The World Health Organization warns of a risk of 7 million deaths annually and issues new guidelines


The World Health Organization on Wednesday toughened its guidelines for air quality, saying air pollution is now one of the biggest environmental threats to human health, causing 7 million premature deaths annually.

In its first update on air quality guidelines in 15 years, the WHO said the negative health effects of poor air quality begin at lower levels than previously thought, so it has set a higher standard for policy makers and the public.

The organization released its updated air quality guidance on Wednesday as climate change is the main topic at the United Nations General Assembly in New York.

The United Nations organization stressed that urgent action is needed to reduce exposure to air pollution, categorizing the burden of disease on an equal footing with smoking and unhealthy eating.

The organization said that it had revised almost all indicative levels of air quality downward, warning that exceeding these new levels entails significant risks to health, while adhering to them could save millions of lives.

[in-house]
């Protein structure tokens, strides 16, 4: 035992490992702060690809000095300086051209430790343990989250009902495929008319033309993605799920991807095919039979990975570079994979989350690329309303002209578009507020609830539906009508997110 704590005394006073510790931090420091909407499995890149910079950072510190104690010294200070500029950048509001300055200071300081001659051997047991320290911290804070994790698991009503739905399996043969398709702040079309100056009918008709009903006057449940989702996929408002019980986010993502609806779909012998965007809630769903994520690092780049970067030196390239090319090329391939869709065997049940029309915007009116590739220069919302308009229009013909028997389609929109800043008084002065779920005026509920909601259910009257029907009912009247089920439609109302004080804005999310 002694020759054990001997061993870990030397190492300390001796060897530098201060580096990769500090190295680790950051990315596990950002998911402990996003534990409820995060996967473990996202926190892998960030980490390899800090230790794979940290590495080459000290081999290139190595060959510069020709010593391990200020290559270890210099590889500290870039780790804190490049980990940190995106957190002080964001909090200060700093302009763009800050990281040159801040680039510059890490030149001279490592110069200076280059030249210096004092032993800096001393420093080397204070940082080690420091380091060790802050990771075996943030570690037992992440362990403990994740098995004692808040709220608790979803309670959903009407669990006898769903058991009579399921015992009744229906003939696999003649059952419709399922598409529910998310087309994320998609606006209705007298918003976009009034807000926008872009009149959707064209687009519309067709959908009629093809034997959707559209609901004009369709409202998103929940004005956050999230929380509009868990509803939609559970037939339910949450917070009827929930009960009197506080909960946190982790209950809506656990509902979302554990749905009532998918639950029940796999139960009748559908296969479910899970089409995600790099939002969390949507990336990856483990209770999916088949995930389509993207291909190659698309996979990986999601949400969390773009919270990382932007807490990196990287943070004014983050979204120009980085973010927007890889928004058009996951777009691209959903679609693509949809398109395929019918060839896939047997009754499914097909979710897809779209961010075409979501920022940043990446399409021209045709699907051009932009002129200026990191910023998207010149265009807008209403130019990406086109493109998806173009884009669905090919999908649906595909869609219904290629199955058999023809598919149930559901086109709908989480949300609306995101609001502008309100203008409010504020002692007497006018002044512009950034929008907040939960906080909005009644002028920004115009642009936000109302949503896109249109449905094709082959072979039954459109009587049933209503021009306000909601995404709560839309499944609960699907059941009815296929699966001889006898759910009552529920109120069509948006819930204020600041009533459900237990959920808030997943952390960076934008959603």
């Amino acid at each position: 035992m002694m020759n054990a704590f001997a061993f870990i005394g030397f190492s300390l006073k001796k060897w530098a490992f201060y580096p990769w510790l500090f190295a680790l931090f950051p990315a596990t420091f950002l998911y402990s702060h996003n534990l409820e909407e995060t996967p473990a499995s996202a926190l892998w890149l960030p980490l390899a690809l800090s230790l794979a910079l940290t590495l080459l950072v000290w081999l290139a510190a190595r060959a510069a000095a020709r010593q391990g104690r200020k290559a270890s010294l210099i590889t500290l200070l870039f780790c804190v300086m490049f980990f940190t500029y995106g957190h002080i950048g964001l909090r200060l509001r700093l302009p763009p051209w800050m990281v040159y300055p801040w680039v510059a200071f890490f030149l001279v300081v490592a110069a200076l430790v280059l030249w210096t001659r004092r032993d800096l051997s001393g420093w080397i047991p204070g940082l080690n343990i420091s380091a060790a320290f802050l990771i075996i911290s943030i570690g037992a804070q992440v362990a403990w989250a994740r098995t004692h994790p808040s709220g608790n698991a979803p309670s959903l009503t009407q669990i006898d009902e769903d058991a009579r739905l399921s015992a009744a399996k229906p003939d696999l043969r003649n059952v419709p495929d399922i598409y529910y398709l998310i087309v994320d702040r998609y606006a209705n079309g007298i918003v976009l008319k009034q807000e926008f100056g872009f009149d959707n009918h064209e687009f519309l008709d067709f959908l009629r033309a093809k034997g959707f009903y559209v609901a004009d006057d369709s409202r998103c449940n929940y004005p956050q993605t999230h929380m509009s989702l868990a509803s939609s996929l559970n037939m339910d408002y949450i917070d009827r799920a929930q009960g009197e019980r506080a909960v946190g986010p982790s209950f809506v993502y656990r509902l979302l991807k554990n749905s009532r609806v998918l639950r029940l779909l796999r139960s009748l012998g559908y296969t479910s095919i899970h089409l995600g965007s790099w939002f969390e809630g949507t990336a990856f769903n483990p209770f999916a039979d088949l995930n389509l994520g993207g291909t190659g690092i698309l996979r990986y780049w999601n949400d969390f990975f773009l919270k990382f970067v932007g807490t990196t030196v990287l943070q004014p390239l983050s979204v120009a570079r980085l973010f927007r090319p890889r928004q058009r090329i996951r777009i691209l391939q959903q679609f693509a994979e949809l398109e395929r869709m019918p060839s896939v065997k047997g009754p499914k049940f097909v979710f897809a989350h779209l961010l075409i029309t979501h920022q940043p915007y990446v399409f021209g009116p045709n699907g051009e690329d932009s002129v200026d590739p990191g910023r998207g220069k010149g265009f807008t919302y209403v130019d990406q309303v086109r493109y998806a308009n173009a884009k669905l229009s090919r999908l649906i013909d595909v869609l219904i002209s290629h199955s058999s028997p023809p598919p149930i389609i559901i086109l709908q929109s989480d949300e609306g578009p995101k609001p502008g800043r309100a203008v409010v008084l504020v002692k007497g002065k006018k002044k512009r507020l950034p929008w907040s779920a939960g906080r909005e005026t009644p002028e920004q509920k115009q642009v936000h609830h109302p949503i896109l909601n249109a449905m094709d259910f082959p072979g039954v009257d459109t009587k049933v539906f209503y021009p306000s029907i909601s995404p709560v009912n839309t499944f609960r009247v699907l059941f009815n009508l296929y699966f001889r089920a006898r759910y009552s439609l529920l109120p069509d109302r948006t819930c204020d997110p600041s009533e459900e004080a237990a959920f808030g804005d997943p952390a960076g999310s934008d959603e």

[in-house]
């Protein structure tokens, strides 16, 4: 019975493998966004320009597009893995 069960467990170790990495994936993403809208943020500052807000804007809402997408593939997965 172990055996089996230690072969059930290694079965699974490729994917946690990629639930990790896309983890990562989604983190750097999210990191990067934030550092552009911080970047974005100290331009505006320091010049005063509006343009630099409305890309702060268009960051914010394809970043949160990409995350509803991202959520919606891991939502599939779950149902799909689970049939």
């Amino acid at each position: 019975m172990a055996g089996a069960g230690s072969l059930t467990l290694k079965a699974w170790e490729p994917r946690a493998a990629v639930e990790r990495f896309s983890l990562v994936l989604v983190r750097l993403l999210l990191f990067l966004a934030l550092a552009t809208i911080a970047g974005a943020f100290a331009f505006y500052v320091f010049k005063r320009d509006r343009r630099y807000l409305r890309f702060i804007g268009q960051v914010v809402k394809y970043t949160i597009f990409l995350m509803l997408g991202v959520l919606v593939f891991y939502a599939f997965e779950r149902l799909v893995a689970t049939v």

According to the organization, 90% of the world’s population already lives in areas with at least one type of harmful pollutants.

Air pollution can now be likened to other global health risks such as an unhealthy diet and tobacco smoking, according to the World Health Organization.

It is estimated that exposure to polluted air causes 7 million premature deaths and affects the health of millions of other people each year, said Dorota Jarosinska, director of the World Health Organization’s Program for Living and Working Environments, and that air pollution is now being defined as “the greatest threat environment for human health.

The guidelines, which are intended to be a reference for policy makers, environmental protection organizations and academics, lower recommended concentrations of six pollutants known to affect health, two types of particulate matter known as PM2.5 and PM10, as well as ozone, nitrogen dioxide and dioxide. Sulfur and carbon monoxide.

The new guidelines aim to protect people from the harmful effects of air pollution and are used by governments as a reference for legally binding standards.

The United Nations health agency released its latest air quality guidance, in 2005, which has had a major impact on pollution reduction policies around the world.

Source: agencies


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